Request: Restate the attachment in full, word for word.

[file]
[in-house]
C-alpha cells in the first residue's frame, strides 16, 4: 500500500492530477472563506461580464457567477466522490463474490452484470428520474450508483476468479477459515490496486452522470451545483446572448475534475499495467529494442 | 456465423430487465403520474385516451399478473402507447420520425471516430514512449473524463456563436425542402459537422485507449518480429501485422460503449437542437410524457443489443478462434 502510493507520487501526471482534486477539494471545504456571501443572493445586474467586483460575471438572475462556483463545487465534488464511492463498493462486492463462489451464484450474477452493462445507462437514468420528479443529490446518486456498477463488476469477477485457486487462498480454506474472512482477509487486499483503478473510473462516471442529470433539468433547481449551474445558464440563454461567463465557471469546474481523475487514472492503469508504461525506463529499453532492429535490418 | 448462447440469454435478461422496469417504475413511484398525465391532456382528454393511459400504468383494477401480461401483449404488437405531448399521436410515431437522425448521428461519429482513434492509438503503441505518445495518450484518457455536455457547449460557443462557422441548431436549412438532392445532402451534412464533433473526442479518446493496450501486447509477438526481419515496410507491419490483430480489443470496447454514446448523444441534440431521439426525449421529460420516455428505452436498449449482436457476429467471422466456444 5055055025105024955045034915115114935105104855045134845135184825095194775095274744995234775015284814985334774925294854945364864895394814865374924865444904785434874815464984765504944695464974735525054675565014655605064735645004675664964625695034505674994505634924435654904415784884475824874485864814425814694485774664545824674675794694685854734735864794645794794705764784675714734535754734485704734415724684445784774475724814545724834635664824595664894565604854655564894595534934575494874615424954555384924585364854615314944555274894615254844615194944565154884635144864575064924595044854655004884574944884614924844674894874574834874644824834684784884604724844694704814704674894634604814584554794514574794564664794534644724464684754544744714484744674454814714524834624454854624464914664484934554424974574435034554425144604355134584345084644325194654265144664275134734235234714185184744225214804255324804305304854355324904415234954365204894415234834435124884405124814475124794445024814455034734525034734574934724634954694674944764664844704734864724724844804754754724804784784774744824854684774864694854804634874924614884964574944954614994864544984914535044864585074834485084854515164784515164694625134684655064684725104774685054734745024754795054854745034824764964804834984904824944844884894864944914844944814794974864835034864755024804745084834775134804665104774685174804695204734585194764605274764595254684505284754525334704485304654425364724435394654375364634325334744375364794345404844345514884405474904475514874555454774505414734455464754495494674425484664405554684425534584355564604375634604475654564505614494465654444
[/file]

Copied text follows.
[in-house]
C-alpha cells in the first residue's frame, strides 16, 4: 500500500492530477472563506461580464457567477466522490463474490452484470428520474450508483476468479477459515490496486452522470451545483446572448475534475499495467529494442 | 456465423430487465403520474385516451399478473402507447420520425471516430514512449473524463456563436425542402459537422485507449518480429501485422460503449437542437410524457443489443478462434 502510493507520487501526471482534486477539494471545504456571501443572493445586474467586483460575471438572475462556483463545487465534488464511492463498493462486492463462489451464484450474477452493462445507462437514468420528479443529490446518486456498477463488476469477477485457486487462498480454506474472512482477509487486499483503478473510473462516471442529470433539468433547481449551474445558464440563454461567463465557471469546474481523475487514472492503469508504461525506463529499453532492429535490418 | 448462447440469454435478461422496469417504475413511484398525465391532456382528454393511459400504468383494477401480461401483449404488437405531448399521436410515431437522425448521428461519429482513434492509438503503441505518445495518450484518457455536455457547449460557443462557422441548431436549412438532392445532402451534412464533433473526442479518446493496450501486447509477438526481419515496410507491419490483430480489443470496447454514446448523444441534440431521439426525449421529460420516455428505452436498449449482436457476429467471422466456444 5055055025105024955045034915115114935105104855045134845135184825095194775095274744995234775015284814985334774925294854945364864895394814865374924865444904785434874815464984765504944695464974735525054675565014655605064735645004675664964625695034505674994505634924435654904415784884475824874485864814425814694485774664545824674675794694685854734735864794645794794705764784675714734535754734485704734415724684445784774475724814545724834635664824595664894565604854655564894595534934575494874615424954555384924585364854615314944555274894615254844615194944565154884635144864575064924595044854655004884574944884614924844674894874574834874644824834684784884604724844694704814704674894634604814584554794514574794564664794534644724464684754544744714484744674454814714524834624454854624464914664484934554424974574435034554425144604355134584345084644325194654265144664275134734235234714185184744225214804255324804305304854355324904415234954365204894415234834435124884405124814475124794445024814455034734525034734574934724634954694674944764664844704734864724724844804754754724804784784774744824854684774864694854804634874924614884964574944954614994864544984914535044864585074834485084854515164784515164694625134684655064684725104774685054734745024754795054854745034824764964804834984904824944844884894864944914844944814794974864835034864755024804745084834775134804665104774685174804695204734585194764605274764595254684505284754525334704485304654425364724435394654375364634325334744375364794345404844345514884405474904475514874555454774505414734455464754495494674425484664405554684425534584355564604375634604475654564505614494465654444